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Business

Sovereign fund inflow morphing Mitsubishi Motors into blue chip?

TOKYO -- In a sure sign that Mitsubishi Motors is returning to health, big investors that previously steered clear of what they regarded as a non-investable stock have flocked to its latest share offering.

   Sovereign wealth funds in Singapore and the Middle East are among those that have purchased stock in the Japanese automaker through the public offering, according to several sources familiar with the matter. The issuance is designed to raise funds so Mitsubishi Motors can buy back and retire all its preferred shares -- amounting to 380 billion yen ($3.7 billion) -- held by other firms in the Mitsubishi group that bailed it out a decade ago.

   Mitsubishi Motors has sharply improved earnings, as it expects a second straight year of record profit on the back of a weak yen and robust sales in Southeast Asia. But the massive amount of preferred shares, along with a speculative-grade rating on the stock, have kept sovereign funds and other foreign investors at bay. The story may change now that the company is working to clean up the preferred stock. Rating and Information Inc. said on Jan. 8 it may upgrade the rating by at least one notch after the offering, a move that brings Mitsubishi Motors a step closer to attaining investment-grade status.

Good news keeps coming

The company stands to raise up to 270 billion yen from the share sale, based on an issuance price of 1,120 yen each set last Wednesday, far larger than the 210 billion yen projected when it announced the capital restructuring plan in November.

   To maintain a certain level of influence in the carmaker's management, Mitsubishi Heavy Industries and two other Mitsubishi firms that hold preferred shares planned to keep their voting rights at 34%. But with the larger-than-expected public offering amount, more preferred shares will need to be converted into common stock to maintain the three affiliates' combined stake.

   This will effectively reduce Mitsubishi Motors' preferred stock buyback burden, leaving it with up to 86 billion yen in funds it can use freely. Moreover, it has a shot at achieving a 30% capital ratio for the first time since it went public in 1988, should it achieve its 100 billion yen net profit forecast for the year ending March 31, combined with the 86 billion yen windfall.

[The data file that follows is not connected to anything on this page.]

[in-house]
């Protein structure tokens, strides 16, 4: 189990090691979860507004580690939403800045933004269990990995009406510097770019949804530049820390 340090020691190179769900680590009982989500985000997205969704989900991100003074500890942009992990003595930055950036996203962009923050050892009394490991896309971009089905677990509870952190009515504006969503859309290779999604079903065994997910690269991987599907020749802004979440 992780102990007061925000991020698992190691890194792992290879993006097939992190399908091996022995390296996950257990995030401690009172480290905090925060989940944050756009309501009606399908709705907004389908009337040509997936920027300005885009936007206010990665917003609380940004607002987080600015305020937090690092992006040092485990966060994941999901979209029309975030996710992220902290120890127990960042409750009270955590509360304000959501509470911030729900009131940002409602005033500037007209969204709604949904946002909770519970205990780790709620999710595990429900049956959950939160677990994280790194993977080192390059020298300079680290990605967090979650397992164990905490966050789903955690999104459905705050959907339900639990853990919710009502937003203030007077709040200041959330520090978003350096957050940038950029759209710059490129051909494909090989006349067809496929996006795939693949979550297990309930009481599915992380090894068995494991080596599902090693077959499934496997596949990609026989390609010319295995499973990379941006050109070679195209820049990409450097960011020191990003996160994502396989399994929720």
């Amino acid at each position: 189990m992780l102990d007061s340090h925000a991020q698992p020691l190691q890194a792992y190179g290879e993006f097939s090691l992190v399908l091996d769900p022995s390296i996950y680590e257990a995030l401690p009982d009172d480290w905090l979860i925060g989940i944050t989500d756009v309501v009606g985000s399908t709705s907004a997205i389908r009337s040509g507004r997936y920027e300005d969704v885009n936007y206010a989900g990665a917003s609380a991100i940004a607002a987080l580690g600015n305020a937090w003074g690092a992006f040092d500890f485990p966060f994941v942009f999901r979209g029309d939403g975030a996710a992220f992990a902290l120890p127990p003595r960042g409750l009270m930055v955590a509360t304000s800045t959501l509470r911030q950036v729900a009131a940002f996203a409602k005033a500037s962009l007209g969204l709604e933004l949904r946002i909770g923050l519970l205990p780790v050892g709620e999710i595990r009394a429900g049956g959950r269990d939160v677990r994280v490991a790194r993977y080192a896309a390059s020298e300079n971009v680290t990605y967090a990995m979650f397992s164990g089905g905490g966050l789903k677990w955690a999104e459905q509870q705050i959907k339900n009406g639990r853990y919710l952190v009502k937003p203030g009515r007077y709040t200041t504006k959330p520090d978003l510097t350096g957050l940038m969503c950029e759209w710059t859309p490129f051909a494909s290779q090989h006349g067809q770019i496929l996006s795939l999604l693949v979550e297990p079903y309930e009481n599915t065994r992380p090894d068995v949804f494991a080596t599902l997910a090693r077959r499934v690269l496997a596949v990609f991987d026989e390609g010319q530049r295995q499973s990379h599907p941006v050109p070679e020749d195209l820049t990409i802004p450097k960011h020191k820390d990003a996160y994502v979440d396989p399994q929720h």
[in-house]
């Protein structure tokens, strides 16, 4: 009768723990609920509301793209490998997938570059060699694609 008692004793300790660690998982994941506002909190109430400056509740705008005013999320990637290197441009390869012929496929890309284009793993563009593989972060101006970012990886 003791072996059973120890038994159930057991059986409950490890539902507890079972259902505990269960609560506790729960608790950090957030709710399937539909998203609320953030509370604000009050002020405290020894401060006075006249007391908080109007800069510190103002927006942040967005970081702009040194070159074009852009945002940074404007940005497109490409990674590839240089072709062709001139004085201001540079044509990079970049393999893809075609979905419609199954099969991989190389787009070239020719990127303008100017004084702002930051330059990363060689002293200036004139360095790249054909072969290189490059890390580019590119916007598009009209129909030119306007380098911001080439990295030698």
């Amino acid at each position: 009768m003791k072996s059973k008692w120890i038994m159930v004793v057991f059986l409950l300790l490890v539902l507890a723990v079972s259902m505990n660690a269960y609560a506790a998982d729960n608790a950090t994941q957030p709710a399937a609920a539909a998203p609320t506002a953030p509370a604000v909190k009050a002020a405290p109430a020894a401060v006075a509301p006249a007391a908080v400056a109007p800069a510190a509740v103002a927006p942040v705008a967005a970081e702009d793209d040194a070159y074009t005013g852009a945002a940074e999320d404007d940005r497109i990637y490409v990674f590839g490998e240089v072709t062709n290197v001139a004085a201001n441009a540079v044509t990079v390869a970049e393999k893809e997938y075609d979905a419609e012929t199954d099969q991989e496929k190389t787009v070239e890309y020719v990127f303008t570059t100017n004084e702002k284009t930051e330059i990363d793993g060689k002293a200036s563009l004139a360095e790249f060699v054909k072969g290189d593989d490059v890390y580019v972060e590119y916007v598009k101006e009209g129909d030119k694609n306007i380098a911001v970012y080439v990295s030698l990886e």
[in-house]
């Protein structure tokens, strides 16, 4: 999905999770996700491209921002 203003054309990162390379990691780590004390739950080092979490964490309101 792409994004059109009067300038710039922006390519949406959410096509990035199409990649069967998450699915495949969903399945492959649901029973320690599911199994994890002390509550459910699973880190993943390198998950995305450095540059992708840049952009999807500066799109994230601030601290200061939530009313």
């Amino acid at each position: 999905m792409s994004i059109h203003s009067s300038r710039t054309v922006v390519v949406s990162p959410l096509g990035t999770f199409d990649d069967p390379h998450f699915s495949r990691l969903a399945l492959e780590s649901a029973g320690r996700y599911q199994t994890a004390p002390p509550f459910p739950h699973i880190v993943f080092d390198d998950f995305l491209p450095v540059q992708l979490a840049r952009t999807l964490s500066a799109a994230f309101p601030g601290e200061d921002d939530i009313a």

The company initially allotted 25% of the stock offering for foreigners, but later increased the figure to 30% due to strong demand. "Currently, the scope of our investors is limited (to individual investors). We want powerful overseas institutional investors to buy shares and help expand our shareholder base," said Executive Vice President Hiizu Ichikawa at an extraordinary shareholders meeting at the end of last year, explaining the importance of retiring preferred shares.

   Frequent investor relations presentations overseas, led by President Osamu Masuko and other executives, to showcase the company's growth strategy seem to have helped drum up interest among foreigners.

Broader investor base comes with caveats

Until now, Mitsubishi Motors has only had to answer to sister companies in the Mitsubishi group and retail investors. Now, it will need to face foreign institutions and other meticulous investors that scrutinize capital efficiency and other details. "The pressure on our management will vastly increase," says a midlevel executive at Mitsubishi Motors.

   In terms of capital partnership, Mitsubishi Motors doesn't belong to any big auto group such as Toyota and Volkswagen. Its global sales of roughly 1 million units ranks it 17th. Some institutional investors that bought shares through the latest offering "did so in anticipation of a future consolidation in this sector," says an official at a brokerage.

   President Masuko has denied that the company is seeking a capital alliance with other firms. But to be independent at its current size, Mitsubishi Motors will need to set itself clearly apart from the competition.

   The focus then shifts to how the company will use the extra money it raises from the offering. Though it has to pay around 10 billion yen in brokerage commission fees, it still should have access to cash on a par with the 80 billion yen it earmarked for this fiscal year's capital spending. Foreign investors may well pressure the company for credible explanations of how it will invest the money to further strengthen its strong suits, such as a plug-in hybrid.

   Finally freed from a decade-long burden of preferred shares, Mitsubishi Motors has no time to waste in its bid to become a true blue chip.

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